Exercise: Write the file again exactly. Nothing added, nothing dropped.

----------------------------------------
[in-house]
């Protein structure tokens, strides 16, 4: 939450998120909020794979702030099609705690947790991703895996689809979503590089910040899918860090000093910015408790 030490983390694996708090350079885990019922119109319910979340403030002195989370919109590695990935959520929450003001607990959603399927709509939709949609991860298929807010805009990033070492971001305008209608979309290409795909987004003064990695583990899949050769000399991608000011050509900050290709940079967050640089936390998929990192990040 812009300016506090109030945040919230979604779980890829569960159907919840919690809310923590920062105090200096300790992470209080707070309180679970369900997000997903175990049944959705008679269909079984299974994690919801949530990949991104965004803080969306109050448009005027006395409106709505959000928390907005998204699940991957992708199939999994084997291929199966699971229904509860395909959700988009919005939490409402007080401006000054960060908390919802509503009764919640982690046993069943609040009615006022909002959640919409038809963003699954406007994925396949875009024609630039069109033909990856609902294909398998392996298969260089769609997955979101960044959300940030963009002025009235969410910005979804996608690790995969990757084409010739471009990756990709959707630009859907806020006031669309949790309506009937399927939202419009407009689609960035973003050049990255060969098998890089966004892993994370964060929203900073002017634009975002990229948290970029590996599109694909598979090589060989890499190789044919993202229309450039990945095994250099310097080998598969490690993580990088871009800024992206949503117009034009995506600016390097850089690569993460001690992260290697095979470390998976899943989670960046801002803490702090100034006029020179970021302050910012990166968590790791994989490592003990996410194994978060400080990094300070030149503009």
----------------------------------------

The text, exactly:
[in-house]
């Protein structure tokens, strides 16, 4: 939450998120909020794979702030099609705690947790991703895996689809979503590089910040899918860090000093910015408790 030490983390694996708090350079885990019922119109319910979340403030002195989370919109590695990935959520929450003001607990959603399927709509939709949609991860298929807010805009990033070492971001305008209608979309290409795909987004003064990695583990899949050769000399991608000011050509900050290709940079967050640089936390998929990192990040 812009300016506090109030945040919230979604779980890829569960159907919840919690809310923590920062105090200096300790992470209080707070309180679970369900997000997903175990049944959705008679269909079984299974994690919801949530990949991104965004803080969306109050448009005027006395409106709505959000928390907005998204699940991957992708199939999994084997291929199966699971229904509860395909959700988009919005939490409402007080401006000054960060908390919802509503009764919640982690046993069943609040009615006022909002959640919409038809963003699954406007994925396949875009024609630039069109033909990856609902294909398998392996298969260089769609997955979101960044959300940030963009002025009235969410910005979804996608690790995969990757084409010739471009990756990709959707630009859907806020006031669309949790309506009937399927939202419009407009689609960035973003050049990255060969098998890089966004892993994370964060929203900073002017634009975002990229948290970029590996599109694909598979090589060989890499190789044919993202229309450039990945095994250099310097080998598969490690993580990088871009800024992206949503117009034009995506600016390097850089690569993460001690992260290697095979470390998976899943989670960046801002803490702090100034006029020179970021302050910012990166968590790791994989490592003990996410194994978060400080990094300070030149503009």